Those of us who have spent a few years in the Mid-Atlantic region know that our part of the country is as litigious as any other - sometimes even more so. People in one aspect or another of the construction industry - real estate developers, general contractors, subcontractors, designers and others - understand that litigation is today a virtually unavoidable part of the business.
Regular readers of our Mid-Atlantic Civil Litigation Defense Firm blog know that in a recent post we described one of the most effective defenses available in construction defect litigation. Quite simply, it is to make clear to the court that the other party does not have the legal right to sue.
Regular readers of our blog know that we recently discussed some of the ongoing problems with San Francisco's Millennium Tower. Two of the biggest problems: the 58-story residential scraper has sunk 17 inches in the past decade and the building is leaning 14 inches to the northwest.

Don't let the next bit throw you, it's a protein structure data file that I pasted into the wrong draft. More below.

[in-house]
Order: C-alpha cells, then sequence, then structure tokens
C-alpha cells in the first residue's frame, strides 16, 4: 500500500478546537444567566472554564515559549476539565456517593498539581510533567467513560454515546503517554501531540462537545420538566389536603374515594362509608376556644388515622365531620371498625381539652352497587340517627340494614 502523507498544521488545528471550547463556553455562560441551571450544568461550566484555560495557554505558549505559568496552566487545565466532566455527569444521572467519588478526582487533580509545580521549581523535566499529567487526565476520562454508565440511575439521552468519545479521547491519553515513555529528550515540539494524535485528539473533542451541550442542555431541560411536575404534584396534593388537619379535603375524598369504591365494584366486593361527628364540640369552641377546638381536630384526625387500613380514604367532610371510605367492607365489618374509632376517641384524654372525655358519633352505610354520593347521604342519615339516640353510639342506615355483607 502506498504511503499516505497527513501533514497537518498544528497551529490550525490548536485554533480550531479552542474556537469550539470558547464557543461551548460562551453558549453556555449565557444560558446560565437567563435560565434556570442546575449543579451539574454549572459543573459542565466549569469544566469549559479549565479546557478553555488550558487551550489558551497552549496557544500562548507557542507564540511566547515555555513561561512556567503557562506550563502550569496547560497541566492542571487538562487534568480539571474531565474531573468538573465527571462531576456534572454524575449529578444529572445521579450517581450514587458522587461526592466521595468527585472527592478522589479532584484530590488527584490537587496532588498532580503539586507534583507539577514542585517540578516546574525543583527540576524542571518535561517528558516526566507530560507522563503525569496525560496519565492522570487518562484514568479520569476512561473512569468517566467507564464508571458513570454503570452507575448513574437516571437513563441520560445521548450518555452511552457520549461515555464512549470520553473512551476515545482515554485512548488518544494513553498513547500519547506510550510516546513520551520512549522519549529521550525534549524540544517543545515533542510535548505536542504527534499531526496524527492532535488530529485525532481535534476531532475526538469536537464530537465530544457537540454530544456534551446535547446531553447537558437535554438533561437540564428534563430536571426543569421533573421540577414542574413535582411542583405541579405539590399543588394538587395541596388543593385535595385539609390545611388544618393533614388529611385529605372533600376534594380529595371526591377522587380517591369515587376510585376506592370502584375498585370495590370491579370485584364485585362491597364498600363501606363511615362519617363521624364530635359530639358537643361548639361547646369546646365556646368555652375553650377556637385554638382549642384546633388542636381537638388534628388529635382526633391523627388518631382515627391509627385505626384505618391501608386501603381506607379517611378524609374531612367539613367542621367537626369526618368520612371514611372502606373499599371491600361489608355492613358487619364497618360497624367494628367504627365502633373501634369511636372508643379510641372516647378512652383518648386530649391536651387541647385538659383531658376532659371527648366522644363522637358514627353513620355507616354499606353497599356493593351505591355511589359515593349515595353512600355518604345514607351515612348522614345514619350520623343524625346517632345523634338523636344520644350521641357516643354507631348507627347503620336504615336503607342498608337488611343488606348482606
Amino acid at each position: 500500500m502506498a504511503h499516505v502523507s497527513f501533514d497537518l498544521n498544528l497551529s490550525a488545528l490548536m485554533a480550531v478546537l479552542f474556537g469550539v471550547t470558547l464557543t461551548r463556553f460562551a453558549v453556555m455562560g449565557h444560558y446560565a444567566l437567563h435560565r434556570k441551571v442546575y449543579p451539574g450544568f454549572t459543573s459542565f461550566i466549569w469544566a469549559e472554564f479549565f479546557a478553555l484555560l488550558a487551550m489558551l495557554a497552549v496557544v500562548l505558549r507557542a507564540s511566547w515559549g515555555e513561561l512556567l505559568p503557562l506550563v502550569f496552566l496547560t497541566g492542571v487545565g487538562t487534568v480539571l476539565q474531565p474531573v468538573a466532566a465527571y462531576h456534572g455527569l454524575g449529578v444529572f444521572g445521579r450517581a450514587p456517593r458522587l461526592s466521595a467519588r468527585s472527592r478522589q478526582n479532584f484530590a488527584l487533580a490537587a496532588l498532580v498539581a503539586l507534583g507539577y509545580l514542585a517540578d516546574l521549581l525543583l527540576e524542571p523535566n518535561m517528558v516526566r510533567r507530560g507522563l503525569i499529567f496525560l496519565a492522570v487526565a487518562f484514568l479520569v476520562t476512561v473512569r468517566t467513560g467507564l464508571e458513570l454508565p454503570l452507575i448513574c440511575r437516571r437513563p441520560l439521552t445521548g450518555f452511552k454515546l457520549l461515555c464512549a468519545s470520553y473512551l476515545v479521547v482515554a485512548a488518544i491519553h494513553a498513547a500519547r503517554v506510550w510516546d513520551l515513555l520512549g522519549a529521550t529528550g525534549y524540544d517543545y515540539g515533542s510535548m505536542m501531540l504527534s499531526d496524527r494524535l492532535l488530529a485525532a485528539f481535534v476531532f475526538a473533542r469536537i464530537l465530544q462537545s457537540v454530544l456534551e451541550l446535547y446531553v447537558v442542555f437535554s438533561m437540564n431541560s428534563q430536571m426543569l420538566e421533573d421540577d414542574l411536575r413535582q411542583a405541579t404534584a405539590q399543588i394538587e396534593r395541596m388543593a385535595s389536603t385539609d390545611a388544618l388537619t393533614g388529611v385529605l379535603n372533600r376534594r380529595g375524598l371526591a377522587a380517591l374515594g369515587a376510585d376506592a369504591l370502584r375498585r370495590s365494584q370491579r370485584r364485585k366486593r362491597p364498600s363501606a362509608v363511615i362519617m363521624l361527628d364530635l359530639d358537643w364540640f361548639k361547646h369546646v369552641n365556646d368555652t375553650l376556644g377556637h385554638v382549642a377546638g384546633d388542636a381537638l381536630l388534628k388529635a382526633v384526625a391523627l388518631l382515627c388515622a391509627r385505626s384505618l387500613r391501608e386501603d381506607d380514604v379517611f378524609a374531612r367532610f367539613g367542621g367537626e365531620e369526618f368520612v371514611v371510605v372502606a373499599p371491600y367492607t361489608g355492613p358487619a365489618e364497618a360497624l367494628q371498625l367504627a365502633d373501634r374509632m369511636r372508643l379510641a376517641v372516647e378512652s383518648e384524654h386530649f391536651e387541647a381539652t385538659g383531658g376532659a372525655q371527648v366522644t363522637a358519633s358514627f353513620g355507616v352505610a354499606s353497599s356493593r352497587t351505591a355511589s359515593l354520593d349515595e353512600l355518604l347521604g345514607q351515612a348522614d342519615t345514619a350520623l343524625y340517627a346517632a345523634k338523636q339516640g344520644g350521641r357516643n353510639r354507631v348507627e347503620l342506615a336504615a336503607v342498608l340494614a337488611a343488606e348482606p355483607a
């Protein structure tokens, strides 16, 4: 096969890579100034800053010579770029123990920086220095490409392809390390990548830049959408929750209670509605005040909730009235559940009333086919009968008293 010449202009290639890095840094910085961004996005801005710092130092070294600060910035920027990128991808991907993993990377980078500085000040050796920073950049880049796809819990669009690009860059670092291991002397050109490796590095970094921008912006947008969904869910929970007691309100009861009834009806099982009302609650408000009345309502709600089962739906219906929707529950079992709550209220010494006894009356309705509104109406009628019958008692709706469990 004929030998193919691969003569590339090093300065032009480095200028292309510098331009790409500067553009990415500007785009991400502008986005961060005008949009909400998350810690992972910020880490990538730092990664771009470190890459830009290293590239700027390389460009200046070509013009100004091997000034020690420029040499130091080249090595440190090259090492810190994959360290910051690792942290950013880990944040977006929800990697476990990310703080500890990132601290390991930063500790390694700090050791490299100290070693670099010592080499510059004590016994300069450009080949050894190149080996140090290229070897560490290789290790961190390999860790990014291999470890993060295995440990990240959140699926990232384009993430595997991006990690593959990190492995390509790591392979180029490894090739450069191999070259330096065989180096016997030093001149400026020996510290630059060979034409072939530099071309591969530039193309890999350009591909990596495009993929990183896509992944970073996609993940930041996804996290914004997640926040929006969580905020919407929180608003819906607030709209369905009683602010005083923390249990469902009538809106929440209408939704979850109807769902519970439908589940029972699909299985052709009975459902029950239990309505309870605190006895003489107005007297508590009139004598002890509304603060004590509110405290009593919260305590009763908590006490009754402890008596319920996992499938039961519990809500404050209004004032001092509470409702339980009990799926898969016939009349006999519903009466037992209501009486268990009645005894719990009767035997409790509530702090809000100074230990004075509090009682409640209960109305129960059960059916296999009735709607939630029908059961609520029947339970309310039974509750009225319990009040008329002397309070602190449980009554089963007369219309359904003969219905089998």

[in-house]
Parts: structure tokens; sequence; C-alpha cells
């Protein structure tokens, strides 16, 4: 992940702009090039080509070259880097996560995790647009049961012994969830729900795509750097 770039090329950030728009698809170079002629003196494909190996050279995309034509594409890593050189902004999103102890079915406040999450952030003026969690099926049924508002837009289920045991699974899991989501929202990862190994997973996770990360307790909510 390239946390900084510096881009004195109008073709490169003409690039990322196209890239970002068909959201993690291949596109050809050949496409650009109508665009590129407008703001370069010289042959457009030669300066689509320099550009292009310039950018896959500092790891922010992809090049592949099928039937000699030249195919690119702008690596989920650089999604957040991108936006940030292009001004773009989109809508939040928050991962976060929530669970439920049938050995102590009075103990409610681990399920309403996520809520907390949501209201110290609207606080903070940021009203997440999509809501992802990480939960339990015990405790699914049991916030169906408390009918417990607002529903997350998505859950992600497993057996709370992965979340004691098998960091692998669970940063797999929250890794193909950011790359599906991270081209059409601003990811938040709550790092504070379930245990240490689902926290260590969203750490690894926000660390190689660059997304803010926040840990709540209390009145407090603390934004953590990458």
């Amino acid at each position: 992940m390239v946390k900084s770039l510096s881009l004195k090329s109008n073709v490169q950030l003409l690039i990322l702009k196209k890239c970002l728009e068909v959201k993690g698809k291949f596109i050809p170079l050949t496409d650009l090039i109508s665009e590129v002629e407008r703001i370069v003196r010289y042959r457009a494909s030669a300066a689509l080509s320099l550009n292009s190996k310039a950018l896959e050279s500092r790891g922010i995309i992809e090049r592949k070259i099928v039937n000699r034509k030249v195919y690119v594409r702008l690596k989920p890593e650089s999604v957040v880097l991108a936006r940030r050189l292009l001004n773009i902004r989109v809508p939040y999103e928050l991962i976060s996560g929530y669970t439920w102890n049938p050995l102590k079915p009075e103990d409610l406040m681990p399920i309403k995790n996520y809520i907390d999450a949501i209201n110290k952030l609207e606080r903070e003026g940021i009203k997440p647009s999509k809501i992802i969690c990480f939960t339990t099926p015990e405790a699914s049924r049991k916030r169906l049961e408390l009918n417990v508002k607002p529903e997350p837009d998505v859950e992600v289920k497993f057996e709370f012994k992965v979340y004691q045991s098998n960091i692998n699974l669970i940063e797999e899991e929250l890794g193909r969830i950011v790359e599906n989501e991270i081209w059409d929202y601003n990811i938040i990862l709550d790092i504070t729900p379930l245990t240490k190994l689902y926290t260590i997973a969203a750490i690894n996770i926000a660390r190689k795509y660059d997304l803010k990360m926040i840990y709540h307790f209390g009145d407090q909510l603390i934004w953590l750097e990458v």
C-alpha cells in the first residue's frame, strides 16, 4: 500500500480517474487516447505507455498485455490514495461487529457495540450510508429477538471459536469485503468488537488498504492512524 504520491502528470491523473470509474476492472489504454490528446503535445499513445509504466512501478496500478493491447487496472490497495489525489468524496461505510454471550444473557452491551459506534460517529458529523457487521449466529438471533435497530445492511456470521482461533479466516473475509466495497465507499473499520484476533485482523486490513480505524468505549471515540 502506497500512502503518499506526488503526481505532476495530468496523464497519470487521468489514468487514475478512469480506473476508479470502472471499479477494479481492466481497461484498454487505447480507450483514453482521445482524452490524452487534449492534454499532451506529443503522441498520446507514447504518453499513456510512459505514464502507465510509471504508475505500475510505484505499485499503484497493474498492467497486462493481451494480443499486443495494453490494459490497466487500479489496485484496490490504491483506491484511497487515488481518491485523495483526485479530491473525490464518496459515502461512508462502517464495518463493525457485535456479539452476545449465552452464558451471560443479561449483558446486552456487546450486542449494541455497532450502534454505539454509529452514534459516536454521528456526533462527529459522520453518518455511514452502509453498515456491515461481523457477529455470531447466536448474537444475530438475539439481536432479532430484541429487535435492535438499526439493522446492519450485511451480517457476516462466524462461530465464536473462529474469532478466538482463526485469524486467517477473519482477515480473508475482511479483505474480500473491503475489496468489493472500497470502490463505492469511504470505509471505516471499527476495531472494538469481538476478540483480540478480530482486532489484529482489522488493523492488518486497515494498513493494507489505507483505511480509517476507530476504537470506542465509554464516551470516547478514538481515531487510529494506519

There is no doubt that the Millennium Tower is sinking and tilting. What is in doubt is who is responsible for the construction defect plaguing San Francisco's blue-gray skyscraper. Since the primarily residential 58-story Millennium opened nearly a decade ago, it has sunk 17 inches and is leaning 14 inches to the northwest.
Facing a lawsuit over construction defects can cost you and your company valuable time and money. Whether you are a general contractor or inspector, you want to take extra precautions to ensure that buildings and fixtures are safe for use to avoid litigation.